It was never a stretch to envision the value of “synchronous” capture: where you embed your capture application into your line of business system or transaction. At the point where a user must scan a document, the system prompts accordingly, and the user scans the content. It’s a standard and consistent way of capturing information no forgetting, no wasted time or motion.
On the flip side… why would one want to revert to asynchronous capture? It’s not reverting per say; it’s recognizing that sometimes a process interruption better serves the business need. This line of thinking could translate into some significant benefits; let me share with you a few examples:
Improved Customer Experience – Imagine (yes, pun intended), you’re a sales person at a retail bank branch and you’re driven to deliver an exceptional customer experience. You don’t ever want to leave your customer, a potential sale to be closed or a new account to be opened, to run off and scan some paper because a system requires it. Instead, you choose to focus on your customer’s needs, closing the deal versus the system’s needs. Putting the customer’s needs first is the right choice.
According to a new report from Forrester, “Banks and Retailers: You Cannot Price Your Way Out of Bad Customer Experiences,” the customer experience is more powerful in driving customer loyalty than even the perception of value received for a given price, accounting for almost 55% of customer loyalty to banks.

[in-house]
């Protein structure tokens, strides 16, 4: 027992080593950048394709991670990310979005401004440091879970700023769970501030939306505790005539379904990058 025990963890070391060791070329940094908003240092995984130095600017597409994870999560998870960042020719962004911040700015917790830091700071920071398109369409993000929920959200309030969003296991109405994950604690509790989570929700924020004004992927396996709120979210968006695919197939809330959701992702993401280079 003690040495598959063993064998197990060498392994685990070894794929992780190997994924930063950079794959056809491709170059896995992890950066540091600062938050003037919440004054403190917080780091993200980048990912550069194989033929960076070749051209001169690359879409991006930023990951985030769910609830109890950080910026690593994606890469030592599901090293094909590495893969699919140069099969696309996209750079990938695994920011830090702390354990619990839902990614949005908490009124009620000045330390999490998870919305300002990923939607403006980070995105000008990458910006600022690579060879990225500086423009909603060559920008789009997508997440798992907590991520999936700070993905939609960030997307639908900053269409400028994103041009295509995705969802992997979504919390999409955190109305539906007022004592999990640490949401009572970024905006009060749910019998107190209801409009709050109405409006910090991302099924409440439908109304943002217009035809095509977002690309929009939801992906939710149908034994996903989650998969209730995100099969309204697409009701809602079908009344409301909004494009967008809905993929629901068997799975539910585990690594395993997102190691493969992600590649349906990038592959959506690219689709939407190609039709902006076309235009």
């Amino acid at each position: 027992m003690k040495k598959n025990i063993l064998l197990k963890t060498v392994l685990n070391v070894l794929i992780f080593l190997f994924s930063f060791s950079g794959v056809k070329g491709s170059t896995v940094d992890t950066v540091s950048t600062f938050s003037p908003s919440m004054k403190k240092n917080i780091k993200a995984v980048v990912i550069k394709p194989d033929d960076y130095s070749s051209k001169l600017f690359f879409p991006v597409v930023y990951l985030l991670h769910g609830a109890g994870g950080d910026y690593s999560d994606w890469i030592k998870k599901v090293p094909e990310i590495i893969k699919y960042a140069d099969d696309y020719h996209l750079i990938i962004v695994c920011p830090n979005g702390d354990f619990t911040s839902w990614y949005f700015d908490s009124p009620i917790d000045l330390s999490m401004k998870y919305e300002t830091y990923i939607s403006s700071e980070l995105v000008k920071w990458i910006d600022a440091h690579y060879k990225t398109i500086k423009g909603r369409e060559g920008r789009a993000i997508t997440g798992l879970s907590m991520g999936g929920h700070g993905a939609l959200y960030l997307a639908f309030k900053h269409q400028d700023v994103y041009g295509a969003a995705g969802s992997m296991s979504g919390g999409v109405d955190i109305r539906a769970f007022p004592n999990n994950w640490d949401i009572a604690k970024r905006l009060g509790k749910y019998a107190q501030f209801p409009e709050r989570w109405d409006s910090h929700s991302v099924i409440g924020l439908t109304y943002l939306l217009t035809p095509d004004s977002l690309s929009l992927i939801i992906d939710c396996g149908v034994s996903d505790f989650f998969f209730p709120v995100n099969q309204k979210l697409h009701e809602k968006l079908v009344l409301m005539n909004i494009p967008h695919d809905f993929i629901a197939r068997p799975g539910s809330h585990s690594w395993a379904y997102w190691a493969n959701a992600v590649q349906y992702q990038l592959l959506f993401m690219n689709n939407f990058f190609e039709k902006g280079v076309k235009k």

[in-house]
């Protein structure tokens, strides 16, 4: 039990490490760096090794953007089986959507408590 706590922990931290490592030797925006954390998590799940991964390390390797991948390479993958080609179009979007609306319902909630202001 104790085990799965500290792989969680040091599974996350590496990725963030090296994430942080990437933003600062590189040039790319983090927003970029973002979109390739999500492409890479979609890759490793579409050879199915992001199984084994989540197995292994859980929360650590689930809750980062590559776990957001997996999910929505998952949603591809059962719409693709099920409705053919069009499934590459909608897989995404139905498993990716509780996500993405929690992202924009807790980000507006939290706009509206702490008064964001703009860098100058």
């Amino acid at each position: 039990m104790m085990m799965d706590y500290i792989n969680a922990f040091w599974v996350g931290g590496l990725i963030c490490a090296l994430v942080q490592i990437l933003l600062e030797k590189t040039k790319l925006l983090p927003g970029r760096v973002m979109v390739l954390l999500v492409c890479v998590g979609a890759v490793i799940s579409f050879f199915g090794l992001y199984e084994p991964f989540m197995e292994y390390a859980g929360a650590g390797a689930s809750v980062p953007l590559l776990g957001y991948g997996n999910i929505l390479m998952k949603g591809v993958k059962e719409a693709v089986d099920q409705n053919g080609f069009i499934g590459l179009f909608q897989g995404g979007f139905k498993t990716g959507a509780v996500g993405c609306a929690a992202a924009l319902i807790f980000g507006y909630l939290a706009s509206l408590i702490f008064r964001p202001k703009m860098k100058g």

More Efficient Work Flows – In a typical business process where asynchronous capture is applied, the person who does the line of business work can focus on that work while somebody else batch scans for the entire group. Converting manual paper-heavy processes into streamlined, automated procedures helps align resources more efficiently with the needs of the business. Large amounts of paper output, courier costs and physical storage for hundreds of thousands of account documents on-site could be eliminated.
Streamlined Processes - Now imagine you’re a loan underwriter and you have a quota to meet – pressure! And you discover that one of your pending applications is missing a proof of employment document. Instead of aborting the entire process, you simply create a pending transaction that alerts the borrower of the need, and finish your process. Anybody can add the missing document later, the loan officer or even the customer, allowing for faster execution of loan processing and a quote met.
Let’s keep this conversation going… What other uses do you see for asynchronous capture? What are the obstacles? Let us know what you think, feel free to post your comments on Twitter: @ImagineSolution.